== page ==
CNU17 – Landing in Denver
CNU 17 has opened on an optimistic note. Denver is a city born of and grown with optimism, like so many other Western cities. Its Stapleton development, its transit system and its environmental strides are evidence of a city trying to develop in a new way to face new and uncertain times. The question will be whether we will have enough money to fund that optimism.
The CNU finds itself in an odd position this year. Events have proven its thinking correct, but at the same time it is a victim of those same events. It's one thing to preach urbanism and transit-oriented development and a remedy to what ails the development world; it's quite another to build it when you're subject to the same liquidity constraints as the schlock developers.
When construction ground to a halt in 2008, it did not discriminate based on the quality of the development. When the money music stopped, almost nobody had a chair. And while completed New Urbanist projects arguably have held their value better than the single-use suburban development to which we've grown accustomed, that by itself won't necessarily help future projects secure financing.
I'm hoping to learn more about the financing prospects at Friday's Plenary Session, "Responding to the Market: The New Frontier of Financing". As of Thursday night I'm not optimistic.
Two years ago, returning home from visiting a school teacher friend of mine in Denver, I sat next to an injured, unemployed construction worker on the plane ride to Chicago. He was in his 20s, square-jawed, stout, with stubble and tousled blond hair, dressed in jeans and a T-shirt.
Passing the time as travelers do, he told me about how he'd worked in Denver – or the Denver area – for several years doing home construction, specifically roofing work. He had fallen and injured his back several months prior, and although not yet fully recovered, he had tried to go back to work because he needed the money. When he returned to the job site, however, he was told there was no work. The project had not exactly shut down, but activity there had been scaled way back. He was heading to Chicago because a friend had told him there were construction jobs there.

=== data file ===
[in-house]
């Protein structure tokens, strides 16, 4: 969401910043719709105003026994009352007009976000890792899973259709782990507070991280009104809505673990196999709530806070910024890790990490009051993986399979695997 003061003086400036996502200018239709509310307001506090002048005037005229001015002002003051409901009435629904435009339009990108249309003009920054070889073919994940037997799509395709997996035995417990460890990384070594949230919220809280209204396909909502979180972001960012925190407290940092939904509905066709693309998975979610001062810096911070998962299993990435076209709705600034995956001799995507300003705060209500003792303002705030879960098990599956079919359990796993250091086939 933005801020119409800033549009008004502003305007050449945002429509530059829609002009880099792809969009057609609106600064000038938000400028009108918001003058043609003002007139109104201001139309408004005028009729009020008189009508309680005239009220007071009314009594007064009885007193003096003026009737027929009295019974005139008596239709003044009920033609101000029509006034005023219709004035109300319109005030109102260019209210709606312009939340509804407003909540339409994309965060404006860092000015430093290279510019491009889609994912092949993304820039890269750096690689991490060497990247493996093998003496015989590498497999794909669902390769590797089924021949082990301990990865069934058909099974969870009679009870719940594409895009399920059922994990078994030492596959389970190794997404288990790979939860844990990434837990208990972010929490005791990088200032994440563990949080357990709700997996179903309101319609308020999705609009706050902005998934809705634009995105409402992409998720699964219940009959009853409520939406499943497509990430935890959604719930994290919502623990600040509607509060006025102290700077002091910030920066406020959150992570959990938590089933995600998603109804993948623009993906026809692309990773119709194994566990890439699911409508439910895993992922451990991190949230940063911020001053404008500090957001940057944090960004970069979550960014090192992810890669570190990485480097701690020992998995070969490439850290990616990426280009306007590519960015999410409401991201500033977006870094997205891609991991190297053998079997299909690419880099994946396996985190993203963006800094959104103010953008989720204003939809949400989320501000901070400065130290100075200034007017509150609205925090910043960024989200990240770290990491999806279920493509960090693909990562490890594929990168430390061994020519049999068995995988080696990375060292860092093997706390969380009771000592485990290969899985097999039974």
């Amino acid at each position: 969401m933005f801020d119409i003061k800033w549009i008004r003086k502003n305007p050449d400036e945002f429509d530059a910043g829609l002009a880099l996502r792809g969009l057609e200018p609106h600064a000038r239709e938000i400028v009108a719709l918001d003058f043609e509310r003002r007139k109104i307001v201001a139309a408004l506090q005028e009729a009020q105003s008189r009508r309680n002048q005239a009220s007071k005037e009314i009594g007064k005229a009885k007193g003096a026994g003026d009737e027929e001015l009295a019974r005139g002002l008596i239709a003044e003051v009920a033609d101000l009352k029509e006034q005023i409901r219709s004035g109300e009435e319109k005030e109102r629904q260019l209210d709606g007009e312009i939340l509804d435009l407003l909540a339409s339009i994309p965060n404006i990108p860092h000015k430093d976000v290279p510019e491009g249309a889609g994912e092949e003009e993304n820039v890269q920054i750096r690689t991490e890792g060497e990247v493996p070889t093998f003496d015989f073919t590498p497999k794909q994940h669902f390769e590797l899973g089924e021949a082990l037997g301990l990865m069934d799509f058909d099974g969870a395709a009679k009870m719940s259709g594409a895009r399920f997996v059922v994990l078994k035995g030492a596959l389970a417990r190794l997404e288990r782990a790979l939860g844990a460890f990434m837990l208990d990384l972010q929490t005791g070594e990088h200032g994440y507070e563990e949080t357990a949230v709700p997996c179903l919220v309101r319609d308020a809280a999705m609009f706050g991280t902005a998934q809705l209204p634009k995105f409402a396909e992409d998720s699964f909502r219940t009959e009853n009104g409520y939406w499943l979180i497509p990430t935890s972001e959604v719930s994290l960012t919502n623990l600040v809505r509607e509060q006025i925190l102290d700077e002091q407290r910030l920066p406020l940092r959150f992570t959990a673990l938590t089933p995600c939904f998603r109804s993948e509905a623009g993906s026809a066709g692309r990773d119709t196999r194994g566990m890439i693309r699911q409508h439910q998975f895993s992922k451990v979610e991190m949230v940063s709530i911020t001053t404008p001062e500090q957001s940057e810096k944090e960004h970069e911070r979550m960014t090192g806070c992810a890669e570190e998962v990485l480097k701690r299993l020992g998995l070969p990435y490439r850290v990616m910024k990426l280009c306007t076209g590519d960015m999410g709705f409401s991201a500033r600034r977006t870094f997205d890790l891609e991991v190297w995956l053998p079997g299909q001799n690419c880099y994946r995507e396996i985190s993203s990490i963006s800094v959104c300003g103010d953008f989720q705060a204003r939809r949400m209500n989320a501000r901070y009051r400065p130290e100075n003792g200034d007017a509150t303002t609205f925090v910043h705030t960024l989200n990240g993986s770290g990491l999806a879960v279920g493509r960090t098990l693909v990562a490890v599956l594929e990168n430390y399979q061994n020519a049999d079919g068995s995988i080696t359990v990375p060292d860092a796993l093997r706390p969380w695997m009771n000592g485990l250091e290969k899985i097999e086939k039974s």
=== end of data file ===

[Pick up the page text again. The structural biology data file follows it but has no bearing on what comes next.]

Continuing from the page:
If he indeed found a job it probably didn't last long. The bottom dropped out of the housing market, and the American economy, not long after.
I was reminded of him again today as I arrived in Denver for CNU 17. Gliding into Denver International Airport, we flew over partly completed subdivisions north and east of the airport. Blacktop roads wound through invisible developments. The inhabitant of the odd house here and there, if in fact any of the finished houses are inhabited, must wind through a series of twists and turns between the main road and home, negotiating curves built in anticipation of a neighborhood that never materialized.
Much of Denver in between the airport and downtown seemed devoid of construction. A few new homes in the Stapleton development south of Interstate 70 appeared wrapped in the once-ubiquitous weather guard, and a few cranes downtown marked the site of some high- or at least mid-rise construction. But it's not like it used to be. Just a couple of years ago one could land in almost any city in America and see entire neighborhoods under construction, high-rise building cranes dotting downtown skylines and earth-movers clearing the way for big-box retail strip centers. It was that way in Austin for CNU XVI last year.
Record-high gas prices and the not coincidental tanking of the American economy, which is to day the drying up of easy credit and subsequent grinding to a halt of retail, hit the suburbs particularly hard. Home prices plummeted in the farthest-flung suburban locations faster than anywhere else. Starbucks stores, Home Depot stores, Circuit City stores, giant car dealerships, Applebee's restaurants and malls all closed. It was enough to make a New Urbanist jump up and down and point and shout, "Told you so!"
No one would have heard, of course, what with the crashing all around of the economy.
At the end of the day everyone at this Congress believes New Urbanism has something more valuable to offer than the old suburban way. The farther we get into this new century, the more that will become apparent. My hope is that the money will be there to unlock that value.
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